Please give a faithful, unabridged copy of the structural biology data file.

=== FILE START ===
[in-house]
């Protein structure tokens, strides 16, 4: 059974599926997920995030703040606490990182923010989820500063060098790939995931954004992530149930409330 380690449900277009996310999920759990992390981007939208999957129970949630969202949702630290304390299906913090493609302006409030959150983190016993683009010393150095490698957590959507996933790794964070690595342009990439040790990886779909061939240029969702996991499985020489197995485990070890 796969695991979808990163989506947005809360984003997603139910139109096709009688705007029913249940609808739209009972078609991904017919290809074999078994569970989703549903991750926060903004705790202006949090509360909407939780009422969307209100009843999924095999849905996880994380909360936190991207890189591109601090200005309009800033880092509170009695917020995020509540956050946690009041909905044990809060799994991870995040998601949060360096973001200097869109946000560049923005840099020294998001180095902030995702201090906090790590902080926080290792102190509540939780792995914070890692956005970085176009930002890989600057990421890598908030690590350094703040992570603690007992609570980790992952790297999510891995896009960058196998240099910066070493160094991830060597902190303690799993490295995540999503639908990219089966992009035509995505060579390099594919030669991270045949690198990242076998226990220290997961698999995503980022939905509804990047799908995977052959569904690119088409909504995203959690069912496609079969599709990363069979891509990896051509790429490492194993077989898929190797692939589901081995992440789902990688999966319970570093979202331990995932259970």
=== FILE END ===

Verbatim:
[in-house]
């Protein structure tokens, strides 16, 4: 059974599926997920995030703040606490990182923010989820500063060098790939995931954004992530149930409330 380690449900277009996310999920759990992390981007939208999957129970949630969202949702630290304390299906913090493609302006409030959150983190016993683009010393150095490698957590959507996933790794964070690595342009990439040790990886779909061939240029969702996991499985020489197995485990070890 796969695991979808990163989506947005809360984003997603139910139109096709009688705007029913249940609808739209009972078609991904017919290809074999078994569970989703549903991750926060903004705790202006949090509360909407939780009422969307209100009843999924095999849905996880994380909360936190991207890189591109601090200005309009800033880092509170009695917020995020509540956050946690009041909905044990809060799994991870995040998601949060360096973001200097869109946000560049923005840099020294998001180095902030995702201090906090790590902080926080290792102190509540939780792995914070890692956005970085176009930002890989600057990421890598908030690590350094703040992570603690007992609570980790992952790297999510891995896009960058196998240099910066070493160094991830060597902190303690799993490295995540999503639908990219089966992009035509995505060579390099594919030669991270045949690198990242076998226990220290997961698999995503980022939905509804990047799908995977052959569904690119088409909504995203959690069912496609079969599709990363069979891509990896051509790429490492194993077989898929190797692939589901081995992440789902990688999966319970570093979202331990995932259970």